tinkerdan

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I use word and it works for everything I need. Must be my needs are not as complex as some.
However, I can format everything in a word .docx file and use that to go directly to KDP without any tweaking or reformatting to any other formats and I can make both the paper edition and the e-book to look exactly as I expect it to.
Personally I'm not interested in messing that whole process up to get more gadgets and such.
However, I do come from having used a Smith Corona and white out and reams of paper.
S-C-images.jpg

something a lot like this.
 

M. Robert Gibson

I'm sorry Dave, I'm afraid I can't do that
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I've tried Manuskript but found it too clunky for me. I hear good things about Plume though.
The problem with both of these is that they are still only beta versions. Manuskript recommend manually backing up your work frequently, and I've seen some comments somewhere that Plume managed to lose a load of work. Still, you get what you pay for ;)

I knew about Wine and yWriter from the website. I should probably give it a go :unsure: However, being lazy, I was just looking something I could use 'out of the box' as it were.

And I'll have to give Quoll a trial. I've seen it mentioned a few times on here and elsewhere. Cheers
 

.matthew.

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@M. Robert Gibson Yea, I'd definitely recommend Quoll (it does automatic backups all the time too, though I've never needed to use them).

You can give PlayonLinux a go with yWriter. I didn't use it on Quoll (didn't know about it at the time) but have used it on other windows apps since then and it's worked flawlessly (pretty much just point it at the file and click).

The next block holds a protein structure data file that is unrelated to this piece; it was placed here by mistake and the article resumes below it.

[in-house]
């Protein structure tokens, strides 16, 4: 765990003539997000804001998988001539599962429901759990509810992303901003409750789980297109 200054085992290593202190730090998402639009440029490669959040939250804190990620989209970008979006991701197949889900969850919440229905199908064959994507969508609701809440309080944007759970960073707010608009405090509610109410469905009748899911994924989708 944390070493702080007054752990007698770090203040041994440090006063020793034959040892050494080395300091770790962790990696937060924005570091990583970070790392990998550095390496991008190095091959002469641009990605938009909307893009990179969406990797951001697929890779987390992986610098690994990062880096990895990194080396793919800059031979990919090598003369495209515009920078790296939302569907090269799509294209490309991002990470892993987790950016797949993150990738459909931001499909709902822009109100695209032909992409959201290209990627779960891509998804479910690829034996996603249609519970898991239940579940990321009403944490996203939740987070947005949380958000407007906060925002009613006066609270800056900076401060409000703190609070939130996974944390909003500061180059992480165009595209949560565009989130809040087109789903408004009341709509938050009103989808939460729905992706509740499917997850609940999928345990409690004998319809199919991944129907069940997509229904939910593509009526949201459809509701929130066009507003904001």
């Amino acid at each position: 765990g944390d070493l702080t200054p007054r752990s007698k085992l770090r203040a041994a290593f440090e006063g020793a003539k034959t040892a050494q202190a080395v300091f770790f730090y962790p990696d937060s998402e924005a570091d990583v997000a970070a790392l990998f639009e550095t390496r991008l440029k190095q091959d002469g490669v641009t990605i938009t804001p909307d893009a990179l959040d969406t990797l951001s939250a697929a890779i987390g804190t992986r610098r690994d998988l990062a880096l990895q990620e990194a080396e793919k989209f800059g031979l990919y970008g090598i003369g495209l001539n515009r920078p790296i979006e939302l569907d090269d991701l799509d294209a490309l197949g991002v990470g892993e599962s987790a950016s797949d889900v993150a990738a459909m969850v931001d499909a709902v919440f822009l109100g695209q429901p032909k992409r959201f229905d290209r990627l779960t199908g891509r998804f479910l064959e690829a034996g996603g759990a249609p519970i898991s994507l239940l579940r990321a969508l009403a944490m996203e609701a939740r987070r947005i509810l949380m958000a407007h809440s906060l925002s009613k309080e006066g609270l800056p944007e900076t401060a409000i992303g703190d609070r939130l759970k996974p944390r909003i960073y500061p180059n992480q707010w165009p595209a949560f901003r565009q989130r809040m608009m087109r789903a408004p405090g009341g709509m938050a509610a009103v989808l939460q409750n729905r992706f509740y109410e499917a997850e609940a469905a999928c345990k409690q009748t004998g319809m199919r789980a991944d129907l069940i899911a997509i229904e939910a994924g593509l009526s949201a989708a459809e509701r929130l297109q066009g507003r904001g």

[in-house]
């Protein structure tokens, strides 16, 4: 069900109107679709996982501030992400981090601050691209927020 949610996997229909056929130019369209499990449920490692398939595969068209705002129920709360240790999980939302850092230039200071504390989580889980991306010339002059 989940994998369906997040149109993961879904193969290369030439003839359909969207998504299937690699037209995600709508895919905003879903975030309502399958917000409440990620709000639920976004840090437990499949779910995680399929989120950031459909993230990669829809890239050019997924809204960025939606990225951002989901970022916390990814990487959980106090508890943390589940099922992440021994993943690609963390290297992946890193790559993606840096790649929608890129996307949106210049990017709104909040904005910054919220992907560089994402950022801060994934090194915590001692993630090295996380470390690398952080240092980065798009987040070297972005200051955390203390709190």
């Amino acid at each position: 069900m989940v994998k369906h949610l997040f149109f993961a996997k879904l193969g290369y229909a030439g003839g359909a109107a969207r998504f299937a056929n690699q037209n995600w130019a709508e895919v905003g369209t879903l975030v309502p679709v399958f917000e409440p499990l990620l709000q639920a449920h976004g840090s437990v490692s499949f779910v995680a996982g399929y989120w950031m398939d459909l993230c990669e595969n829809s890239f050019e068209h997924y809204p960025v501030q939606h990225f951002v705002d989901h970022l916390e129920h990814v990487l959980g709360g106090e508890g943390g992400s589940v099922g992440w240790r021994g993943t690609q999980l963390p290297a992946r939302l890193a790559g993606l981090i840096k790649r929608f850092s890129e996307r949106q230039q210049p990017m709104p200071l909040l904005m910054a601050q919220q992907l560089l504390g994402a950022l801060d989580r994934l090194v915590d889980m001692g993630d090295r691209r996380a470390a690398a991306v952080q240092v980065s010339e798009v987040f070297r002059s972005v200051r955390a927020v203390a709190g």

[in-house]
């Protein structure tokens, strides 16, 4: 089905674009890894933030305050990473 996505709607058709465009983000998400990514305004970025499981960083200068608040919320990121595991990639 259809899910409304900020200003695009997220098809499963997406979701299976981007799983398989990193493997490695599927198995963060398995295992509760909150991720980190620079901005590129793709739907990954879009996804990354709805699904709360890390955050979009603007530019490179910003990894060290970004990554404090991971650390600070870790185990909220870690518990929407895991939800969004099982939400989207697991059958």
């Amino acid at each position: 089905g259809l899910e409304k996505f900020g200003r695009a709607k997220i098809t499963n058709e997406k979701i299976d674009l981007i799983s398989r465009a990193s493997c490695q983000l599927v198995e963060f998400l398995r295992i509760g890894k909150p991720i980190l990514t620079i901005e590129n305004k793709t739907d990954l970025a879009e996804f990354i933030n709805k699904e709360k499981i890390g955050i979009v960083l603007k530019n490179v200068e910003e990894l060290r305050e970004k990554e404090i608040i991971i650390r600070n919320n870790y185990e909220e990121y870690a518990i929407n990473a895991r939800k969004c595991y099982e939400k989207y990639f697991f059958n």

The new version of Quoll is being written for Linux as well, so get in early :)
 

msstice

200 words a day = 1 novel/year
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I go for text in Markdown format, written with a normal code editor (VS Code) + pandoc (for producing a PDF) + git (for versioning).
These are all open source, high quality, freely available tools and a simple, human readable format.

Why don’t I use Word? Or Google docs? Or Scribus or some other handily packaged tool with lots of widgets for writing? First, I’ve been burned enough by Word crapping out when the document gets big enough that I just don’t trust it. Second, I will never trust my precious writing to a complicated, proprietary binary format. I know that .docx is some kind of XML which is nominally an open sourced specification, but honestly XML?! I don’t think this is better. Plaintext files with minimal, non-intrusive markup is what I find best, and Markdown fits the bill perfectly. git allows me to revision my work and many online git hosts have beautiful tools to check diffs. VS Code gives a word count and spell check and has a thesaurus plugin.
 
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Ashley R

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Look at Scrivener, see the link above; well worth the learning curve required to master it.